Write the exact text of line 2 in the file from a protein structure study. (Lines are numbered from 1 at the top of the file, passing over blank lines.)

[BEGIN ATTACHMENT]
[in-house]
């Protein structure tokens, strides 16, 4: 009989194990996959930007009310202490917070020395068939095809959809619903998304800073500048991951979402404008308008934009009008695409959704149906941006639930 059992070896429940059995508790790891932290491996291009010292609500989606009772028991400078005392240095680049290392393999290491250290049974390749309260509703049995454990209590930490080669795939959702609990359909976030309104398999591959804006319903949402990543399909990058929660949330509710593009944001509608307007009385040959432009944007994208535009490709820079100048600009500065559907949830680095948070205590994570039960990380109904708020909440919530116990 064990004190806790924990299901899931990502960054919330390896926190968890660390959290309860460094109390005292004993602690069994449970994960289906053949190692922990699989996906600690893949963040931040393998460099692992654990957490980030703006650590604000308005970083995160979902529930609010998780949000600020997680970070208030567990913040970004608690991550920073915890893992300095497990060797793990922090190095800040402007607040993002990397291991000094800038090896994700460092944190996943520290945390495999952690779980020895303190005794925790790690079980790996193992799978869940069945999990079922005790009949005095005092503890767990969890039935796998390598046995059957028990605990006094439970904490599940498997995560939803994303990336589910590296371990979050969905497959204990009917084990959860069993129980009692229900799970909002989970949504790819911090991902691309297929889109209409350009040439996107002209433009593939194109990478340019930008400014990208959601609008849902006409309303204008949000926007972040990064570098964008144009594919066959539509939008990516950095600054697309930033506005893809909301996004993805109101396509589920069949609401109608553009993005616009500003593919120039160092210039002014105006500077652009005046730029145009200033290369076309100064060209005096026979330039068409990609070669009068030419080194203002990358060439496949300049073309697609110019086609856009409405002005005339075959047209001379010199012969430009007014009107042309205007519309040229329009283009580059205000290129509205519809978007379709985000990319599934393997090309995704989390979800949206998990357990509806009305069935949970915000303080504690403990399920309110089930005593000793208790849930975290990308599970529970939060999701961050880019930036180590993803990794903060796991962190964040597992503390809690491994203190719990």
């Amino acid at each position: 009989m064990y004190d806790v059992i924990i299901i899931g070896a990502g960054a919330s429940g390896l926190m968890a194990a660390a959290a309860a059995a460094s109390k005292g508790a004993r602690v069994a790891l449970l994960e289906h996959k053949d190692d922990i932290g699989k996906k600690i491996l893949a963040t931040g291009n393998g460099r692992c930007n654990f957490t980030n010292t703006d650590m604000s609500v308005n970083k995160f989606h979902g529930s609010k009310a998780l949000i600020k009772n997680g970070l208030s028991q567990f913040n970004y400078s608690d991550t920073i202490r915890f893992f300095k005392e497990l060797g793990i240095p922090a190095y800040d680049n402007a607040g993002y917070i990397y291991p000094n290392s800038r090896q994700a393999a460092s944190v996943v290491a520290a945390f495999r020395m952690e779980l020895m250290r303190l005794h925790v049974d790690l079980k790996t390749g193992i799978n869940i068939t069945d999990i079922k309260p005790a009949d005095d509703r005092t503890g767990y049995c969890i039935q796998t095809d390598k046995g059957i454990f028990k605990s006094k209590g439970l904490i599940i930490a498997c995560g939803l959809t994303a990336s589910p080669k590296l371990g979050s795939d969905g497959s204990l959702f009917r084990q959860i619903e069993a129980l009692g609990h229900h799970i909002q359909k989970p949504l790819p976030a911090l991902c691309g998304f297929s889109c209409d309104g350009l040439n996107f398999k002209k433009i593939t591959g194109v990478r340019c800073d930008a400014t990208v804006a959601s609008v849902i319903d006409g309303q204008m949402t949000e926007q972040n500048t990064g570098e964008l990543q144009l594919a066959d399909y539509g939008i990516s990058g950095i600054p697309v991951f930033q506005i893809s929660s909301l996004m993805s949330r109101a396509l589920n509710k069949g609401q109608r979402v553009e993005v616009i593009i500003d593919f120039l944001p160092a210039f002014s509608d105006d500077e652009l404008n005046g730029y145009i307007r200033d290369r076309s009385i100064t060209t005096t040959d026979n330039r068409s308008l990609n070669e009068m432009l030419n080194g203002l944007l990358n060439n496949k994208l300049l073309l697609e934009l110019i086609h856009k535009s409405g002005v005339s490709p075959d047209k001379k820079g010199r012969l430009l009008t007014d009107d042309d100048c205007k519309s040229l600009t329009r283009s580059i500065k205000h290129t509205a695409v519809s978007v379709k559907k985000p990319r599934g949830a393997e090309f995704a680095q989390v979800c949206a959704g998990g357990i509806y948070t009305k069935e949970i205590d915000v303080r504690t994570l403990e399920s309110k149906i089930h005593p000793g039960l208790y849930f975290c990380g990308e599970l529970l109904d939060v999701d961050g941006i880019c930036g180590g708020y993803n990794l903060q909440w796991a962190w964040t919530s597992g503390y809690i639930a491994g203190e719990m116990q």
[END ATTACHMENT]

């Protein structure tokens, strides 16, 4: 009989194990996959930007009310202490917070020395068939095809959809619903998304800073500048991951979402404008308008934009009008695409959704149906941006639930 059992070896429940059995508790790891932290491996291009010292609500989606009772028991400078005392240095680049290392393999290491250290049974390749309260509703049995454990209590930490080669795939959702609990359909976030309104398999591959804006319903949402990543399909990058929660949330509710593009944001509608307007009385040959432009944007994208535009490709820079100048600009500065559907949830680095948070205590994570039960990380109904708020909440919530116990 064990004190806790924990299901899931990502960054919330390896926190968890660390959290309860460094109390005292004993602690069994449970994960289906053949190692922990699989996906600690893949963040931040393998460099692992654990957490980030703006650590604000308005970083995160979902529930609010998780949000600020997680970070208030567990913040970004608690991550920073915890893992300095497990060797793990922090190095800040402007607040993002990397291991000094800038090896994700460092944190996943520290945390495999952690779980020895303190005794925790790690079980790996193992799978869940069945999990079922005790009949005095005092503890767990969890039935796998390598046995059957028990605990006094439970904490599940498997995560939803994303990336589910590296371990979050969905497959204990009917084990959860069993129980009692229900799970909002989970949504790819911090991902691309297929889109209409350009040439996107002209433009593939194109990478340019930008400014990208959601609008849902006409309303204008949000926007972040990064570098964008144009594919066959539509939008990516950095600054697309930033506005893809909301996004993805109101396509589920069949609401109608553009993005616009500003593919120039160092210039002014105006500077652009005046730029145009200033290369076309100064060209005096026979330039068409990609070669009068030419080194203002990358060439496949300049073309697609110019086609856009409405002005005339075959047209001379010199012969430009007014009107042309205007519309040229329009283009580059205000290129509205519809978007379709985000990319599934393997090309995704989390979800949206998990357990509806009305069935949970915000303080504690403990399920309110089930005593000793208790849930975290990308599970529970939060999701961050880019930036180590993803990794903060796991962190964040597992503390809690491994203190719990």